Volume 10 Supplement 7

Genetic Analysis Workshop 19: Sequence, Blood Pressure and Expression Data. Proceedings.

Open Access

Identifying regions of disease-related variants in admixed populations with the summation partition approach

  • Jonathan Auerbach1Email author,
  • Michael Agne1,
  • Rachel Fan1,
  • Adeline Lo2,
  • Shaw-Hwa Lo1,
  • Tian Zheng1 and
  • Pei Wang3
BMC Proceedings201610(Suppl 7):32


Published: 18 October 2016


We propose a new method for identifying disease-related regions of single nucleotide variants in recently admixed populations. We use principal component analysis to derive both global and local ancestry information. We then use the summation partition approach to search for disease-related regions based on both rare variants and the local ancestral information of each region. We demonstrate this method using individuals with high systolic blood pressure from a sample of unrelated Mexican American subjects provided in the 19th Genetic Analysis Workshop.


Genome-wide association studies commonly use admixture mapping to search for disease-related regions in the genome of recently admixed populations. Admixture mapping refers to methods that trace the ancestral origin of genetic loci and then determine whether the ancestry providing that loci is in disequilibrium with the disease. These methods assume disease-related regions of the genome occur at different rates depending on whether they were inherited from one of the ancestral populations.

Hypertension is a serious disease, affecting 1 in 3 adult Americans and leading to over sixty thousand deaths in 2009 [1]. Yet, hypertension does not afflict Americans equally across race and ethnic lines. African Americans are twice as likely to have high blood pressure or to be taking antihypertensive medication than are Mexican Americans (~40 % vs. ~20 %) according to the Center for Disease Control [2]. The non-Hispanic white population is in the middle, with roughly 30 % having hypertension or being on antihypertensive medication.

Research also suggests individuals have a genetic predisposition to hypertension [3], and its disparate incidence across race and ethnic lines appears to make it a strong candidate for admixture mapping. While several methods exist for deriving this ancestral information, principal component analysis (PCA) has proven to be a simple, yet powerful, tool for reducing the variation of high-dimensional data and extracting ancestry related information from admixed samples [4, 5]. We use the loading scores from principal components to derive both global and local ancestral information for this reason.

Apart from admixture mapping, new research finds that rare variants have an important role in explaining complex diseases such as high blood pressure. We presume these rare variants contain additional disease-related information not present in common variants of the same region. The summation partition approach (SPA) [6] has been used successfully to collapse small groups of rare variants and investigate each group’s association with a disease. The advantage of SPA is that it can be more powerful than other collapsing techniques, especially when working with rare variants in relatively small data sets [6].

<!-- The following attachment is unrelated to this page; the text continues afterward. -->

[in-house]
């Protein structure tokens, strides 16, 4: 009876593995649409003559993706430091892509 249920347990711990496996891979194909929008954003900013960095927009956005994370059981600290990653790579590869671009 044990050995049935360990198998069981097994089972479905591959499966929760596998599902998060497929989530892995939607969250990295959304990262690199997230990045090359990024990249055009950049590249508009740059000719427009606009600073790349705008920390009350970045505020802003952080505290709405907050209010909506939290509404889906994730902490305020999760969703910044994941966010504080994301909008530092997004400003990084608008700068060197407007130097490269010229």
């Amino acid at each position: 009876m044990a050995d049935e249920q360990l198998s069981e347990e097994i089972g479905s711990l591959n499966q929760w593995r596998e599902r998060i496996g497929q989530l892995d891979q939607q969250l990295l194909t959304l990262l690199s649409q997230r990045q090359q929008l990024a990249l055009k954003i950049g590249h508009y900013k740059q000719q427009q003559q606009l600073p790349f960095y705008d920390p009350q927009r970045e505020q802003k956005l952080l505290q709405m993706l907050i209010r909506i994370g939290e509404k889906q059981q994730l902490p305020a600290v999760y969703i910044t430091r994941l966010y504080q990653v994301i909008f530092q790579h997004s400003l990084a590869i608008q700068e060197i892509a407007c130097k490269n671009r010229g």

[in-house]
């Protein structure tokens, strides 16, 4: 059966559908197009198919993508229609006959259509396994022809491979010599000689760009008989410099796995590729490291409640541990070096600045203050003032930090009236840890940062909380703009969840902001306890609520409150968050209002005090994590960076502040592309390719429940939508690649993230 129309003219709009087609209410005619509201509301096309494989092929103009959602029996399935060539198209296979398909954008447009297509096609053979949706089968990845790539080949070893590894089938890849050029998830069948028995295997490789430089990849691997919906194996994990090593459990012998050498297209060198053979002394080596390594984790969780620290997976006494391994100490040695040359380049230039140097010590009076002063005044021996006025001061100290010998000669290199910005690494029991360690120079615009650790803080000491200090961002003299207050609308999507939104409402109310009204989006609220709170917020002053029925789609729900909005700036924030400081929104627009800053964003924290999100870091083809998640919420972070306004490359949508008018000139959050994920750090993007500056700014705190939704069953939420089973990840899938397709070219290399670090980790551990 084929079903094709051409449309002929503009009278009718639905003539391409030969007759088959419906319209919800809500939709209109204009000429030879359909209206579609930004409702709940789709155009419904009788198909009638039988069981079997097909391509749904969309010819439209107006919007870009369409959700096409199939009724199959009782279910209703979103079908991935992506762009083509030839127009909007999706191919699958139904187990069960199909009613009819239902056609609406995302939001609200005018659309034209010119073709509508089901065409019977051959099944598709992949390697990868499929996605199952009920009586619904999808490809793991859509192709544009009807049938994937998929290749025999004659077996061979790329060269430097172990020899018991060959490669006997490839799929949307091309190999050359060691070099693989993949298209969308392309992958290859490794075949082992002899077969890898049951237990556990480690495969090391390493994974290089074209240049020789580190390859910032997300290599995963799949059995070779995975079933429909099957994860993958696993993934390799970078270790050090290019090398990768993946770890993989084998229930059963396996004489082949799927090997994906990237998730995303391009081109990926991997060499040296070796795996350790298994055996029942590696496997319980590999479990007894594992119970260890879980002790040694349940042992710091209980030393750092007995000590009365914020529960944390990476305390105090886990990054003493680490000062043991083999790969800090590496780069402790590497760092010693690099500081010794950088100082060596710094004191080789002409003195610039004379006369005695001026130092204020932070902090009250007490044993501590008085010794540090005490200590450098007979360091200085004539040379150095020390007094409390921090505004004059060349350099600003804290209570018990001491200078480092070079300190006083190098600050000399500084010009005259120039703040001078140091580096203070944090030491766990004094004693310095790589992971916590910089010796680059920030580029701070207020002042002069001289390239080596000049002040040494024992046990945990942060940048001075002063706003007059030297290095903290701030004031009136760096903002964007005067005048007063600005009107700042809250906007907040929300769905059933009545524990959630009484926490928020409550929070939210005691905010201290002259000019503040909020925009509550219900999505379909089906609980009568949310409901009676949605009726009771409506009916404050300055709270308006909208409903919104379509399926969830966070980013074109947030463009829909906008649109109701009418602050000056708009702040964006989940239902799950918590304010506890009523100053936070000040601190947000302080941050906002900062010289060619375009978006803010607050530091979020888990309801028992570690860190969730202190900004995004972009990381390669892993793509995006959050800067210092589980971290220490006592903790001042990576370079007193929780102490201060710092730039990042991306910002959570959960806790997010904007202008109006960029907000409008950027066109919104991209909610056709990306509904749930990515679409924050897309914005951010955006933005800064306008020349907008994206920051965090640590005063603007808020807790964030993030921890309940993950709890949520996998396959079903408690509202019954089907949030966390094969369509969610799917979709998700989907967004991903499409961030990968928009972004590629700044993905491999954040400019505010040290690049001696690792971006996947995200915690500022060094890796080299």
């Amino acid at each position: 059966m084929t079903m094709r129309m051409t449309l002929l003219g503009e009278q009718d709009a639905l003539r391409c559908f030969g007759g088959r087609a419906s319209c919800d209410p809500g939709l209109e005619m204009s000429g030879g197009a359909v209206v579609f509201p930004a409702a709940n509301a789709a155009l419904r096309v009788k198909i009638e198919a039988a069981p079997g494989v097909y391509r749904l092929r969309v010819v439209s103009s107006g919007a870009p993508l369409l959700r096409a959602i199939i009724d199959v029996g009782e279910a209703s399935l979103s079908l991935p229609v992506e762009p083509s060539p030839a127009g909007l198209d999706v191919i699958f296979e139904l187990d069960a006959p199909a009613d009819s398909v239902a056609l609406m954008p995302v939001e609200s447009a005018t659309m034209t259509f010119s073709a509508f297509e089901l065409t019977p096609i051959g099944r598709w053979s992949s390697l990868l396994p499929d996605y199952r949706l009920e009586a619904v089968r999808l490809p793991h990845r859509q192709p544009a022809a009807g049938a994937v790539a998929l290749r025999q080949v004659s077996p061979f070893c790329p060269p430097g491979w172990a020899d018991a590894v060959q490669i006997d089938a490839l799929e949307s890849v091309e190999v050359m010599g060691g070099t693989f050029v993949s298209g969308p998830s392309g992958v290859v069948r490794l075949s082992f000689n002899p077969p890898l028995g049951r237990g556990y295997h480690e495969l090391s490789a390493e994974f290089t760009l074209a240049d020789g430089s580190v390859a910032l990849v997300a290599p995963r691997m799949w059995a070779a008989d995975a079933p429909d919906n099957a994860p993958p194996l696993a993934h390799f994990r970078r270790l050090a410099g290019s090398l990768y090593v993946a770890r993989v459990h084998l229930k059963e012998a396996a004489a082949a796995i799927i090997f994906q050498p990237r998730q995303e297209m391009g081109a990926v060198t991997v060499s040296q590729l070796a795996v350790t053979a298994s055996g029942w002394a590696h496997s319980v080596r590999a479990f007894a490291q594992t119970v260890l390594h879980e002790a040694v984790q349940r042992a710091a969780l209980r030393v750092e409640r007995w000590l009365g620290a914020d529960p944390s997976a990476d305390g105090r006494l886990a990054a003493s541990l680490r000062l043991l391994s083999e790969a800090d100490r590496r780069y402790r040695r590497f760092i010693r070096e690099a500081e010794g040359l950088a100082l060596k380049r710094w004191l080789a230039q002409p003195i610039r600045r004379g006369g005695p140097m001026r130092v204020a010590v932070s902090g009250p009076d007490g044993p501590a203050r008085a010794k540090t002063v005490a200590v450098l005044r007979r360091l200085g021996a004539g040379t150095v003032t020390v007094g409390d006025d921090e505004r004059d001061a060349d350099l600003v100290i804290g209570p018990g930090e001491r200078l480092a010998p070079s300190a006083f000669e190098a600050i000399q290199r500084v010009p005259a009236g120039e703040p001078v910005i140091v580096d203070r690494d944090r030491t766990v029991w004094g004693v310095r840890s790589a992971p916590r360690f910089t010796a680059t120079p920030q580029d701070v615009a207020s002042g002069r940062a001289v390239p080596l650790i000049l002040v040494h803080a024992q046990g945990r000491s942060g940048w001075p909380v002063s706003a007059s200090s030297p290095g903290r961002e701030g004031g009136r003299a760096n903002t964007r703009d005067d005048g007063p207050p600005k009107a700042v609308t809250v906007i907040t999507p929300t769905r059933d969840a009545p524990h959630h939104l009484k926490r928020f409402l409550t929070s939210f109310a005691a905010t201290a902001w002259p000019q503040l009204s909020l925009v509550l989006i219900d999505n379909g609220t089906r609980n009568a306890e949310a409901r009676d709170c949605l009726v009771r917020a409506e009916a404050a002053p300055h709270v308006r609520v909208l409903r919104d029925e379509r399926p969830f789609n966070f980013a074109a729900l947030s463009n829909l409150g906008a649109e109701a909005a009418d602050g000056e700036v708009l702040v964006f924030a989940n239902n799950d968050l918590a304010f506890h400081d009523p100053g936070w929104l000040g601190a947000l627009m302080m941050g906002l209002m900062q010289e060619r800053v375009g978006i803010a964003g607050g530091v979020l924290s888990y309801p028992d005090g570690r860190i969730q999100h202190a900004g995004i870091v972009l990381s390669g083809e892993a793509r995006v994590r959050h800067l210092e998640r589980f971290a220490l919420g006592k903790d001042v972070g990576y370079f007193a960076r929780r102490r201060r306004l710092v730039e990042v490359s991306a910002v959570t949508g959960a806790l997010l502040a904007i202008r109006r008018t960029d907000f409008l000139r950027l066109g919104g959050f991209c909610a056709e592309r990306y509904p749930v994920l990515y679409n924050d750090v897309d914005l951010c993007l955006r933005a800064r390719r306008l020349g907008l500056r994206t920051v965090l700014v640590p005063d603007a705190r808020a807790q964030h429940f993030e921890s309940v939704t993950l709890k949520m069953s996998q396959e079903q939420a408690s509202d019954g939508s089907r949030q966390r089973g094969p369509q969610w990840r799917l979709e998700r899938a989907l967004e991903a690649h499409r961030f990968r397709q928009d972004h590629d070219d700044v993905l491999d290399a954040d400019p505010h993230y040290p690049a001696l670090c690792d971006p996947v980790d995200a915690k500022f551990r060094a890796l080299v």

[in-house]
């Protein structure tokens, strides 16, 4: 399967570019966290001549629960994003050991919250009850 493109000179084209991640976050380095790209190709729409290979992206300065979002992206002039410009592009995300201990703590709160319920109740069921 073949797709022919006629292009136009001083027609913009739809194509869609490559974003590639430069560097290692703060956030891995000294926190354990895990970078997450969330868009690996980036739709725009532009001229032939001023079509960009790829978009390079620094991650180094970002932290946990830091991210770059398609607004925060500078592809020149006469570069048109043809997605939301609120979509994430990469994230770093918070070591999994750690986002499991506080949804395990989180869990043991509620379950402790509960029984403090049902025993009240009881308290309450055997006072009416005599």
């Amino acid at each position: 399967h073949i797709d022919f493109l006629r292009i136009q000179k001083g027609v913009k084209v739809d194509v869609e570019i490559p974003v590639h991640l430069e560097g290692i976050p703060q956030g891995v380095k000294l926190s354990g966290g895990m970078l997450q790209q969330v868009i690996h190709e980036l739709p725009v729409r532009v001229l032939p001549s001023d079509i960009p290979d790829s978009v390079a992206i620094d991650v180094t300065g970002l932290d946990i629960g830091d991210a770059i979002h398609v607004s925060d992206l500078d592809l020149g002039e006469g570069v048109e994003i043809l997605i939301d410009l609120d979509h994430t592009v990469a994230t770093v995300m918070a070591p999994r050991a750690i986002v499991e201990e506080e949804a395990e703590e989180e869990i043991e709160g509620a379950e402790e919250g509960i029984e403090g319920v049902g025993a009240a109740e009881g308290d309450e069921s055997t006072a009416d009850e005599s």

In this paper, we propose a new method, local ancestry–summation partition approach (LA-SPA), which combines the power of admixture mapping in leveraging local ancestry structures with the power of SPA in leveraging the information in rare variants. We demonstrate the LA-SPA method using individuals with high systolic blood pressure from the 19th Genetic Analysis Workshop (GAW19) Mexican American unrelated sample data set.


We explore our LA-SPA method using GAW19 genome-wide association data from 1851 Mexican Americans [7]. Our data set contains 428,574 single-nucleotide variants (SNVs) from odd-numbered chromosomes. Missing data was relatively uncommon and therefore imputed by sampling uniformly over the remaining non-missing observations. Phenotype data on systolic blood pressure, diastolic blood pressure, year of examination, age, gender, and medication usage was also available. Medication status took 3 values depending on whether the individual was on hypertension medication, not on hypertension medication, or whether such a status was unknown. Systolic blood pressure is the dependent variable of this analysis.

Our method has 4 stages. In this section, we walk through each stage as we performed it on the GAW19 data.

Stage 1: adjust for covariates and global population structure

We first obtain the residuals from regressing systolic blood pressure on age, gender, medication status, and the loading score of the first principal component of all 428,574 SNVs. These variables explain roughly 25 % of the variation of systolic blood pressure. The loading score represents global ancestry, and we only use the first principal component in this stage as additional components were deemed unnecessary (see Discussion below for more details). We interpret the residuals as containing information on systolic blood pressure in excess of confounding global variables. We treat the residuals as our new quantitative phenotype and denote it as Y.